What can we do to stop climate change?
A global challenge like climate change requires global solutions. It will require movement-building and on-the-ground action, as well as new national policies and economic transformations. Here’s a few things that communities, governments, and business can do.
- When it comes to working with nature to fight climate change, we cannot achieve effective action without the leadership of Indigenous Peoples and local communities (IPLCs).
- These communities are some of the most important protectors of the world’s living carbon, as lands owned or managed by IPLCs often have much lower deforestation rates than government protected areas. In fact, Indigenous-managed lands support about 80 percent of the world’s remaining biodiversity and 17 percent of the planet’s forest carbon.
- To help Indigenous groups keep playing this crucial role, governments must formally recognize their land and resource rights, and funding for climate action should include support for their communities.
Related reading: Protecting nature through authentic partnerships.
- All countries—especially the wealthy countries that generate the most emissions—must create more ambitious climate action plans to eliminate emissions and pull more carbon from their atmosphere—and they need to follow through on them.
- In addition to cutting fossil fuel use, this can be done investing more in nature. The IPCC estimates it would cost about $400 billion to make the changes to agriculture, forestry and other land uses required to limit emissions. That sounds like a lot—but it’s less than the government subsidies these sectors are already receiving.
- The best part? Many of these natural climate solutions benefit society in other ways, like improving air and water quality, producing more food and protecting the variety of natural life we all depend on.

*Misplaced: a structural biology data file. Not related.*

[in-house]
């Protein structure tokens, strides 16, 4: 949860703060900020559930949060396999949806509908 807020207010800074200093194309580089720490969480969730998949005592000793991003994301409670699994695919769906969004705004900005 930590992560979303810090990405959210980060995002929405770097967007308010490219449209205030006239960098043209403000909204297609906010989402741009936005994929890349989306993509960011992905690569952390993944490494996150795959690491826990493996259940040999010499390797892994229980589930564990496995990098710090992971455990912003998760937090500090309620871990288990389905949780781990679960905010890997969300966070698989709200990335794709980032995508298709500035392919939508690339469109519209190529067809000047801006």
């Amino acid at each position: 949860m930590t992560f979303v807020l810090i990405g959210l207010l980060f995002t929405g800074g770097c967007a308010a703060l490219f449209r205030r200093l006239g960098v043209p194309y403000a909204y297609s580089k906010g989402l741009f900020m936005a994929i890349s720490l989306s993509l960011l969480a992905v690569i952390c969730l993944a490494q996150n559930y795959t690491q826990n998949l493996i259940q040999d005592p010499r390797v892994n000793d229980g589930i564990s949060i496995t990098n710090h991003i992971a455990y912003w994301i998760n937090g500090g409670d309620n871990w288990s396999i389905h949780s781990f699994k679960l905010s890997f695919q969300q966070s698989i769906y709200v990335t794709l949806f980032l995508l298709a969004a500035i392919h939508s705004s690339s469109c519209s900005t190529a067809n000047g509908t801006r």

- Like national governments, businesses must first and foremost commit to reaching net-zero emissions in their operations—they have to stop putting more carbon into the air.
- The most direct way to do this is to switch to clean energy sources. Transitioning to renewable energy provides a low-cost, low-carbon, low-conflict pathway to meet global energy needs without harming nature and communities.
- Those sectors that will have a hard time reducing their emissions today—like airlines, for example—should find ways to offset their impact.
- Carbon markets offer one way to achieve this. Carbon markets allow businesses and other polluters to purchase “offsets” for their unavoidable emissions, which pay to protect natural lands that would have otherwise been cleared without that funding or restore those that would not recover.
Related reading: An illustrated guide to carbon offsets.
What can I do as an individual?
- Learn how to talk about climate change: We can all help by engaging and educating others. Our guide will help you feel comfortable raising these topics at the dinner table with your friends and family. Download our guide to talk about climate change.
- Share your thoughts: Share this page on your social channels so others know what they can do, too. Here are some hashtags to join the conversation: #IPCC #ClimateAction #NatureNow
- Join collective action: By speaking collectively, we can influence climate action at the national and global levels. You can add your name to stand with The Nature Conservancy in calling for real solutions now.
- Keep learning: Educate yourself and share the knowledge—you can start with some of these articles, videos, and other resources.